The states were: Alaska, Arizona, Colorado, Delaware, Florida, Georgia, Idaho, Illinois, Indiana, Iowa, Kansas, Maine, Michigan, Minnesota, Missouri, Montana, Nevada, North Carolina, North Dakota, Ohio, Oklahoma, Oregon, Pennsylvania, Rhode Island, South Carolina, South Dakota, Texas and Virginia.
"Every workday, 68 million children are separated from their parents," Carolyn Miles, Save the Children's president and CEO, said in a statement with the group's annual disaster report card. "We owe it to these children to protect them before the next disaster strikes."
After Katrina exposed problems in the nation's disaster preparedness, the presidentially appointed National Commission on Children and Disaster issued final recommendations in 2010 .calling on the states to require K-12 schools to have comprehensive disaster preparedness plans and child care centers to have disaster plans for evacuation, family reunification and special needs students.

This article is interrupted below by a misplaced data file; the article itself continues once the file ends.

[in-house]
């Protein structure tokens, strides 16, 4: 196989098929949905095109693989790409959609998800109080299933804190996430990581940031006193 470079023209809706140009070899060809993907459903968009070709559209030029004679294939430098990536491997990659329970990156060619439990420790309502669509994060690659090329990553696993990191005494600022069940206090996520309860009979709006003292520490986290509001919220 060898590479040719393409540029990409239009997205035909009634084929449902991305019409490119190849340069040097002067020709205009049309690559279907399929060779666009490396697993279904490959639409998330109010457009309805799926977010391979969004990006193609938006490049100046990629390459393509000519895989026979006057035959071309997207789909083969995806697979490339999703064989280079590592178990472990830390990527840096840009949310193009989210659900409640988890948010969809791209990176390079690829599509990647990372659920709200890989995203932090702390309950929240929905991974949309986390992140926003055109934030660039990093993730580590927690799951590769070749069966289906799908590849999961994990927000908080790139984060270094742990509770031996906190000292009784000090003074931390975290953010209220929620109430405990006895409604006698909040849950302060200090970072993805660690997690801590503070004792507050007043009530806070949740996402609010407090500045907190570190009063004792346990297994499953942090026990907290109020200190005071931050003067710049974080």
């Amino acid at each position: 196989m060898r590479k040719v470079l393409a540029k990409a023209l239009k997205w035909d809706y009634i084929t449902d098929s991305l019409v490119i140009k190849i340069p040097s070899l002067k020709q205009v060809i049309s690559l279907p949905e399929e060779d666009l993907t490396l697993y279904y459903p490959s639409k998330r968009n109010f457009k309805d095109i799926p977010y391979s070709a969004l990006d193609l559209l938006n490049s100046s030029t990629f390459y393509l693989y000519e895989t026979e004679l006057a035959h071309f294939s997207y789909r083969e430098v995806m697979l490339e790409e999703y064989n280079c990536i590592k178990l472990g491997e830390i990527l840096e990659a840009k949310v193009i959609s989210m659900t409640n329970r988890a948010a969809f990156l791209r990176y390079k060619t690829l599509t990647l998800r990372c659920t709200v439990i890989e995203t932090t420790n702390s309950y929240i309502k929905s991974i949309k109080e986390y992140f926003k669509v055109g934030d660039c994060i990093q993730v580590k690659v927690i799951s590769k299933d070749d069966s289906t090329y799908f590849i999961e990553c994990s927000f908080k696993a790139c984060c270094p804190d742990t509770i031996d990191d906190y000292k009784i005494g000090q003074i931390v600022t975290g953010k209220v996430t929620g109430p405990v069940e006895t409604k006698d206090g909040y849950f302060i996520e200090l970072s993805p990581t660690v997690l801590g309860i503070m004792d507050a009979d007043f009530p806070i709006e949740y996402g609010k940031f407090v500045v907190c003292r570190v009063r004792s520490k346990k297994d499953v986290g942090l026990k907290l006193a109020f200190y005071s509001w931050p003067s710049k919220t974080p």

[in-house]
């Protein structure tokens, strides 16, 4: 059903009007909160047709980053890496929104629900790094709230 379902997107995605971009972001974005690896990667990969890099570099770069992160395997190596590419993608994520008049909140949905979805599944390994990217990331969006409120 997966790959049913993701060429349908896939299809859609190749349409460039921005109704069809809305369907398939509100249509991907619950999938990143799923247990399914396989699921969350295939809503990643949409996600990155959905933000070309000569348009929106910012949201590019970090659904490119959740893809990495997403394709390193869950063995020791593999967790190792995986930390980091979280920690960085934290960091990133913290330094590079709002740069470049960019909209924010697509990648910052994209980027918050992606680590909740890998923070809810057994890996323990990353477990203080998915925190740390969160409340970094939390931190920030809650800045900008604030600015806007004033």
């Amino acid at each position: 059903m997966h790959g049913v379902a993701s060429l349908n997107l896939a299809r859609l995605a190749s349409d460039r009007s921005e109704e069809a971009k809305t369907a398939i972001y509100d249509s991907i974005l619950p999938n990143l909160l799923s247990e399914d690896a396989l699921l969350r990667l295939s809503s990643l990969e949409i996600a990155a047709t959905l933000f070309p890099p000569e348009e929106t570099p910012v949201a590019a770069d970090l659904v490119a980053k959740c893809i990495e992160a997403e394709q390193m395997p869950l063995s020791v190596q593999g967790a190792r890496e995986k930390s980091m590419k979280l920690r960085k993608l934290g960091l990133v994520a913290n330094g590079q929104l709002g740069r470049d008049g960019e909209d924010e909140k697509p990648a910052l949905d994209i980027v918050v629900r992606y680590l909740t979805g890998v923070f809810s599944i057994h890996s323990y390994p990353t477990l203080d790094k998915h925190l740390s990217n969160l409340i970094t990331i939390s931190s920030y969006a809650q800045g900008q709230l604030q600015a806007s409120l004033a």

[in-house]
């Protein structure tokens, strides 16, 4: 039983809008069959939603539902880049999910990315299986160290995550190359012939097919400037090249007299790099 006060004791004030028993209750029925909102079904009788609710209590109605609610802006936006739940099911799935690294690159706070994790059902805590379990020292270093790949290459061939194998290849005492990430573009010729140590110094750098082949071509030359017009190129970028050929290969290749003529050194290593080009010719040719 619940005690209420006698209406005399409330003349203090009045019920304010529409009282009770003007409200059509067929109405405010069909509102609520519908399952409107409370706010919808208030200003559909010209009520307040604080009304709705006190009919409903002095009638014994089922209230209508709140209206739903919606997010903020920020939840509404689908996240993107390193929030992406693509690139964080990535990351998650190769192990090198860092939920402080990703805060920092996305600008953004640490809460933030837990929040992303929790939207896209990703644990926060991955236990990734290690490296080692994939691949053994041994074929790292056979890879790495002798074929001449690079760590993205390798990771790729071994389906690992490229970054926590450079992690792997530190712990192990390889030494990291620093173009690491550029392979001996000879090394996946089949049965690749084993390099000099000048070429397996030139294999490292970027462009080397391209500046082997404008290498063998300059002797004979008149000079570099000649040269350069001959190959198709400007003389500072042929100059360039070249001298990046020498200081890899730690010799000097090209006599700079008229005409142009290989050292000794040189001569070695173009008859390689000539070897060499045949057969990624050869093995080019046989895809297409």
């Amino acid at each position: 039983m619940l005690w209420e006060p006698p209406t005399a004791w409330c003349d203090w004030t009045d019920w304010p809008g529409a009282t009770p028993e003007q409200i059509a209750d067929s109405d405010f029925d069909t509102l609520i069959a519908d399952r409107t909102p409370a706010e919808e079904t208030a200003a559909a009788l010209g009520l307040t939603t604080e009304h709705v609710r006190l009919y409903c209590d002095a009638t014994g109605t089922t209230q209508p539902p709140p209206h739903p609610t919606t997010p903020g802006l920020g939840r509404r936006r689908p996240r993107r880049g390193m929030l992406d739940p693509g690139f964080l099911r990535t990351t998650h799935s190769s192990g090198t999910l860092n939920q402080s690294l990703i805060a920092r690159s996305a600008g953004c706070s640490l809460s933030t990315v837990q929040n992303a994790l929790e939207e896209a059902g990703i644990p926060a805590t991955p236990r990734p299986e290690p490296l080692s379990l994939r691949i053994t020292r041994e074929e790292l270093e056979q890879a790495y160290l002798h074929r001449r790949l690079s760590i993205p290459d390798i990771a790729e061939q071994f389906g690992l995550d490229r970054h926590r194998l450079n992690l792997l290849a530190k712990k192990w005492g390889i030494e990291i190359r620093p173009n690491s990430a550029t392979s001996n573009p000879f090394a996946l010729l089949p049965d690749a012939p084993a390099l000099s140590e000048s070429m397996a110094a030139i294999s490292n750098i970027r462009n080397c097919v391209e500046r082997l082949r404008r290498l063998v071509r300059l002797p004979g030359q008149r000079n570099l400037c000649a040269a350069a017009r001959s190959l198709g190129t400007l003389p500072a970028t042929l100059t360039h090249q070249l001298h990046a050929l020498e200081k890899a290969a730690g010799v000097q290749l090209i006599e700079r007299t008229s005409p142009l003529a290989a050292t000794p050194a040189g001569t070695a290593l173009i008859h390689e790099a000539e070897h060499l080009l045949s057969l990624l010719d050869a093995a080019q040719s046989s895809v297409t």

Idaho, Iowa, Kansas and Michigan do not require any of the four recommended plans, the study found, while D.C. and the remaining states each require one or more of them.
The number of states meeting all four standards has increased from four to 22 since 2008, the report said. The group praised New Jersey, Tennessee, Nebraska and Utah for taking steps over the past year to meet all four standards.
Save the Children said it found gaps in emergency preparedness during a year when school shootings devastated Newtown, Conn., Superstorm Sandy wreaked havoc along the East Coast and tornadoes ravaged Oklahoma.
Miles said such disasters "should be a wake-up call, but too many states won't budge."
A spokeswoman for the National Governors Association declined comment on the report, referring questions to the various states.